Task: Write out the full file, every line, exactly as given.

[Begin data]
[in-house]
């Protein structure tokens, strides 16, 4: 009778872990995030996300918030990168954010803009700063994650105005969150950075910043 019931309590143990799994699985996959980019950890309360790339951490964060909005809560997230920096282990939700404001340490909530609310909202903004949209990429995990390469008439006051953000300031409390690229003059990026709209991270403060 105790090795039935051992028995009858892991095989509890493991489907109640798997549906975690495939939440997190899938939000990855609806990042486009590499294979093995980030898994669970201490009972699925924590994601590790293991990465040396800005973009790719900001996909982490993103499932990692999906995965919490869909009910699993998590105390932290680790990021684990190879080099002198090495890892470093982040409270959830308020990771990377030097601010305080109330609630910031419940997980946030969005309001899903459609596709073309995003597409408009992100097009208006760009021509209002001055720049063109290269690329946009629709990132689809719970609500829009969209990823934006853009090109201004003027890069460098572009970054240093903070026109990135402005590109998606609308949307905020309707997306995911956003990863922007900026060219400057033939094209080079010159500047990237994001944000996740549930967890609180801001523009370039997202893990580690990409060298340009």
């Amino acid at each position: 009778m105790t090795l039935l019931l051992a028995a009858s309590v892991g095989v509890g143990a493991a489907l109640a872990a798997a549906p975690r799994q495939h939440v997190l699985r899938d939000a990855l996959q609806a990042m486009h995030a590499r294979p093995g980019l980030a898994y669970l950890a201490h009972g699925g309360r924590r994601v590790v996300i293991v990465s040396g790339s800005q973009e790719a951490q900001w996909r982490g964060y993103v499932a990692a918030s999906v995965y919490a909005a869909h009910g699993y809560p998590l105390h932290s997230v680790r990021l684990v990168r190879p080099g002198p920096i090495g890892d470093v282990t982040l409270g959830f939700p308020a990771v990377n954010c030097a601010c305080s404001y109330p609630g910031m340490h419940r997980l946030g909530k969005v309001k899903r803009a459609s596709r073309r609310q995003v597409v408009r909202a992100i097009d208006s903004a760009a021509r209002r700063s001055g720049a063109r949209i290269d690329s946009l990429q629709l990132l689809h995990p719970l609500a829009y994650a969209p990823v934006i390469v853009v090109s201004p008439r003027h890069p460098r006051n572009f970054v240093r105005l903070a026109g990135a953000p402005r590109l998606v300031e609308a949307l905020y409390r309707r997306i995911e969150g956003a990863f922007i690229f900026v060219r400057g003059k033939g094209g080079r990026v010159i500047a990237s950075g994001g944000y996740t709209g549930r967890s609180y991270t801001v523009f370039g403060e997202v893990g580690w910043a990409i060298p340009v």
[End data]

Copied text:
[in-house]
């Protein structure tokens, strides 16, 4: 009778872990995030996300918030990168954010803009700063994650105005969150950075910043 019931309590143990799994699985996959980019950890309360790339951490964060909005809560997230920096282990939700404001340490909530609310909202903004949209990429995990390469008439006051953000300031409390690229003059990026709209991270403060 105790090795039935051992028995009858892991095989509890493991489907109640798997549906975690495939939440997190899938939000990855609806990042486009590499294979093995980030898994669970201490009972699925924590994601590790293991990465040396800005973009790719900001996909982490993103499932990692999906995965919490869909009910699993998590105390932290680790990021684990190879080099002198090495890892470093982040409270959830308020990771990377030097601010305080109330609630910031419940997980946030969005309001899903459609596709073309995003597409408009992100097009208006760009021509209002001055720049063109290269690329946009629709990132689809719970609500829009969209990823934006853009090109201004003027890069460098572009970054240093903070026109990135402005590109998606609308949307905020309707997306995911956003990863922007900026060219400057033939094209080079010159500047990237994001944000996740549930967890609180801001523009370039997202893990580690990409060298340009």
């Amino acid at each position: 009778m105790t090795l039935l019931l051992a028995a009858s309590v892991g095989v509890g143990a493991a489907l109640a872990a798997a549906p975690r799994q495939h939440v997190l699985r899938d939000a990855l996959q609806a990042m486009h995030a590499r294979p093995g980019l980030a898994y669970l950890a201490h009972g699925g309360r924590r994601v590790v996300i293991v990465s040396g790339s800005q973009e790719a951490q900001w996909r982490g964060y993103v499932a990692a918030s999906v995965y919490a909005a869909h009910g699993y809560p998590l105390h932290s997230v680790r990021l684990v990168r190879p080099g002198p920096i090495g890892d470093v282990t982040l409270g959830f939700p308020a990771v990377n954010c030097a601010c305080s404001y109330p609630g910031m340490h419940r997980l946030g909530k969005v309001k899903r803009a459609s596709r073309r609310q995003v597409v408009r909202a992100i097009d208006s903004a760009a021509r209002r700063s001055g720049a063109r949209i290269d690329s946009l990429q629709l990132l689809h995990p719970l609500a829009y994650a969209p990823v934006i390469v853009v090109s201004p008439r003027h890069p460098r006051n572009f970054v240093r105005l903070a026109g990135a953000p402005r590109l998606v300031e609308a949307l905020y409390r309707r997306i995911e969150g956003a990863f922007i690229f900026v060219r400057g003059k033939g094209g080079r990026v010159i500047a990237s950075g994001g944000y996740t709209g549930r967890s609180y991270t801001v523009f370039g403060e997202v893990g580690w910043a990409i060298p340009v």